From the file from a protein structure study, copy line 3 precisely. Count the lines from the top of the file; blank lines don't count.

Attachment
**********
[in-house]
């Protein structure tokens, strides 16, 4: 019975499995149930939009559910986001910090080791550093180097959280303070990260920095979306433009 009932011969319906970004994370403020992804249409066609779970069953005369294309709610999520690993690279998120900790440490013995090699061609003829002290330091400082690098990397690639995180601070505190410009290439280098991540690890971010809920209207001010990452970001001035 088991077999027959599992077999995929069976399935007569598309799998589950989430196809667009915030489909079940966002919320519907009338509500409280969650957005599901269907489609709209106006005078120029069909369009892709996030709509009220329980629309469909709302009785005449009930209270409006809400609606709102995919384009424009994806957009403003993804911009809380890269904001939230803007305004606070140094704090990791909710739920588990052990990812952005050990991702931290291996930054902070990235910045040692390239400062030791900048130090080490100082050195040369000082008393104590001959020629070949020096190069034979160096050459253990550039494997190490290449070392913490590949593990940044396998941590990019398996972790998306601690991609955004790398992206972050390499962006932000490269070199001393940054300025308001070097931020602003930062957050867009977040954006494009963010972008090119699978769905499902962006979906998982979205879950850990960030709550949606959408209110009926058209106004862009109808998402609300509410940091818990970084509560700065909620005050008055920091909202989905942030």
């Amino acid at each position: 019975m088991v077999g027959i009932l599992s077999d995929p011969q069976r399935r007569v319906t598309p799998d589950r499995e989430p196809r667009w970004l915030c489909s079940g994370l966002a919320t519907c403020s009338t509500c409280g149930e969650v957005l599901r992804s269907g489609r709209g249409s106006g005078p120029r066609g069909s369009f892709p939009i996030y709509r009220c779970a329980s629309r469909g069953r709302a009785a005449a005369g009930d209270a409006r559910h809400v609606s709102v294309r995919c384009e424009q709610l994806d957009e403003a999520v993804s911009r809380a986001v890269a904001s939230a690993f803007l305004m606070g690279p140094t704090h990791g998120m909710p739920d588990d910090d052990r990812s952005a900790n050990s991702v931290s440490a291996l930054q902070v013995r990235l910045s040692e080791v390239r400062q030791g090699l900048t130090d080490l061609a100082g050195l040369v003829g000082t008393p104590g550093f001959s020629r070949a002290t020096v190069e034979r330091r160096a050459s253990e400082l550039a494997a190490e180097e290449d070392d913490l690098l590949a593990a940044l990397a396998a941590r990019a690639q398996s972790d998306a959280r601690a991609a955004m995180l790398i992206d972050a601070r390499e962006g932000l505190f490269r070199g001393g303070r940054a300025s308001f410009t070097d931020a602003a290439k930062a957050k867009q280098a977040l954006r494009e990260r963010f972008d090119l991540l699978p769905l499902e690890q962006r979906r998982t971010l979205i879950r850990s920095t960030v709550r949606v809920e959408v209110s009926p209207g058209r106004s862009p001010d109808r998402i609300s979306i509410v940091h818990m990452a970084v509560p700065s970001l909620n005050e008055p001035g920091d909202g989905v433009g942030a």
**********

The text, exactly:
């Amino acid at each position: 019975m088991v077999g027959i009932l599992s077999d995929p011969q069976r399935r007569v319906t598309p799998d589950r499995e989430p196809r667009w970004l915030c489909s079940g994370l966002a919320t519907c403020s009338t509500c409280g149930e969650v957005l599901r992804s269907g489609r709209g249409s106006g005078p120029r066609g069909s369009f892709p939009i996030y709509r009220c779970a329980s629309r469909g069953r709302a009785a005449a005369g009930d209270a409006r559910h809400v609606s709102v294309r995919c384009e424009q709610l994806d957009e403003a999520v993804s911009r809380a986001v890269a904001s939230a690993f803007l305004m606070g690279p140094t704090h990791g998120m909710p739920d588990d910090d052990r990812s952005a900790n050990s991702v931290s440490a291996l930054q902070v013995r990235l910045s040692e080791v390239r400062q030791g090699l900048t130090d080490l061609a100082g050195l040369v003829g000082t008393p104590g550093f001959s020629r070949a002290t020096v190069e034979r330091r160096a050459s253990e400082l550039a494997a190490e180097e290449d070392d913490l690098l590949a593990a940044l990397a396998a941590r990019a690639q398996s972790d998306a959280r601690a991609a955004m995180l790398i992206d972050a601070r390499e962006g932000l505190f490269r070199g001393g303070r940054a300025s308001f410009t070097d931020a602003a290439k930062a957050k867009q280098a977040l954006r494009e990260r963010f972008d090119l991540l699978p769905l499902e690890q962006r979906r998982t971010l979205i879950r850990s920095t960030v709550r949606v809920e959408v209110s009926p209207g058209r106004s862009p001010d109808r998402i609300s979306i509410v940091h818990m990452a970084v509560p700065s970001l909620n005050e008055p001035g920091d909202g989905v433009g942030a």